Australia’s Cbus seeking acquisition to achieve ‘megafund’ status

0

Wayne Swan, Australia’s former treasurer and deputy prime minister, said the Cbus pension fund was looking for acquisitions to expand its assets under management to A$150 billion (US$108 billion).

Swan took over as head of the construction industry’s A$67 billion pension fund this month. It already plans to absorb Media Super, which will add A$5.9 billion, and EISS Super, a A$6.4 billion energy industry fund, this year.

Australia’s A$3.3 billion pensions sector is consolidating rapidly after the Australian Prudential Regulation Authority pressured smaller or poorly performing funds to merge with larger rivals. This prompted 15 mergers in the year ending in October and raised expectations that the market will boil down to a handful of “mega funds”.

Swan, who as treasurer guided the country’s economy through the 2008 financial crisis, said the construction workers’ fund was in talks to strike further deals. “Many funds are looking for a partner. We talk to them like everyone else,” he said.

He added that Cbus, which was one of the first industrial funds in the country, should not lose its “blue and pink collar” identity as it expands. “We don’t just want to grow for growth’s sake. We don’t see ourselves as a generalist fund,” he said.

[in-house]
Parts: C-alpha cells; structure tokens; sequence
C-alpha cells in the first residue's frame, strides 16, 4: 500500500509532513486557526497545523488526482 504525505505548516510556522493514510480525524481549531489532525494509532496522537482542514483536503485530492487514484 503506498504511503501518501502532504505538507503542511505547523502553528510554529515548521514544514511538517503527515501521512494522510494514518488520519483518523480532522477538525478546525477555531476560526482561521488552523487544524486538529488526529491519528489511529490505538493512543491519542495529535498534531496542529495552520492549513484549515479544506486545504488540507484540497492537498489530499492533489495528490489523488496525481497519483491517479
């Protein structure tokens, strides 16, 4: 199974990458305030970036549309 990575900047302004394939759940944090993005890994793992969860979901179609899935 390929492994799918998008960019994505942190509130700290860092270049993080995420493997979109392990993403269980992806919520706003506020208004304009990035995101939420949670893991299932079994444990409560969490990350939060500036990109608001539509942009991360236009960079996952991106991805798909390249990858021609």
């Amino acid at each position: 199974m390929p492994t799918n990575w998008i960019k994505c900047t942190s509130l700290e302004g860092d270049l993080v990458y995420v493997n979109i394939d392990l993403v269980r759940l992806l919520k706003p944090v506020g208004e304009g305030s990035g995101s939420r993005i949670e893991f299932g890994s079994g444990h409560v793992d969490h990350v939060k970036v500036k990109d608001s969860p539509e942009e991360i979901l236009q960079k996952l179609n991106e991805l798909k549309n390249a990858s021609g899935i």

Swan argued that the fund’s primary strength should be organic growth, as opposed to expanding its scale through mergers. The Cbus growth fund has generated returns of almost 20% in the year to June 2021.

Swan’s nomination, revealed in July, has proved controversial among some of the unions whose workers represent the fund. The Construction, Forestry, Maritime, Mining and Energy Union NSW called their choice a “insult” to its workersfor laws introduced while Swan was in government had cost unions millions of dollars to protect the rights of their members.

His dual role as chairman of Cbus and chairman of the Australian Labor Party has also been criticized.

Swan said his job as chairman of the Cbus board would involve bringing people together, but dismissed the suggestion that his role in the ALP should rule him out of the job.

“There are too many partisan debates, especially on the supers. I would like to see more consensus on things,” he said.

Part of Cbus’ strategy will be to capture the value of transitioning from a fossil fuel-based economy to renewable energy. He argued that funds from industry, unions and government needed to work together to boost investment in the post-coronavirus pandemic economy.

“A healthy super sector plays a role in recapitalizing the economy as it did during the GFC [global financial crisis],” he said. “We should be talking about strengthening and refreshing the Australian economy for the next 20 years.”

Share.

Comments are closed.